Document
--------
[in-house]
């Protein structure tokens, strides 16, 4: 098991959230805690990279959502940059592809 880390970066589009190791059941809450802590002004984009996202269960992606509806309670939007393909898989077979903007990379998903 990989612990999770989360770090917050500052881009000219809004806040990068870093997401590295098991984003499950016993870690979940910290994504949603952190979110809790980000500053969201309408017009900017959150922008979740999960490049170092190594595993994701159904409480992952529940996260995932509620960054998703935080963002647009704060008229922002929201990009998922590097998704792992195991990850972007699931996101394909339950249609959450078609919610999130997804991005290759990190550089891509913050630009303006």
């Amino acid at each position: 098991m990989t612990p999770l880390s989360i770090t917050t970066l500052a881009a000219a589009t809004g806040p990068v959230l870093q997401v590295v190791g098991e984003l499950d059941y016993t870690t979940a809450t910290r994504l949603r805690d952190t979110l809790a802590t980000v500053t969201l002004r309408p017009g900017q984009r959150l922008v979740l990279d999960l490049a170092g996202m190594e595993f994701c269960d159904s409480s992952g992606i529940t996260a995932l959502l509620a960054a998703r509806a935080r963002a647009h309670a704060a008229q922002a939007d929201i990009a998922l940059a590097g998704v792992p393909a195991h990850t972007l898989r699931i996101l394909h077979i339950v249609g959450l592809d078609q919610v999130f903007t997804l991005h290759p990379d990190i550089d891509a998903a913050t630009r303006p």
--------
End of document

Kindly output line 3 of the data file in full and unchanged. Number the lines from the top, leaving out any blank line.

């Amino acid at each position: 098991m990989t612990p999770l880390s989360i770090t917050t970066l500052a881009a000219a589009t809004g806040p990068v959230l870093q997401v590295v190791g098991e984003l499950d059941y016993t870690t979940a809450t910290r994504l949603r805690d952190t979110l809790a802590t980000v500053t969201l002004r309408p017009g900017q984009r959150l922008v979740l990279d999960l490049a170092g996202m190594e595993f994701c269960d159904s409480s992952g992606i529940t996260a995932l959502l509620a960054a998703r509806a935080r963002a647009h309670a704060a008229q922002a939007d929201i990009a998922l940059a590097g998704v792992p393909a195991h990850t972007l898989r699931i996101l394909h077979i339950v249609g959450l592809d078609q919610v999130f903007t997804l991005h290759p990379d990190i550089d891509a998903a913050t630009r303006p």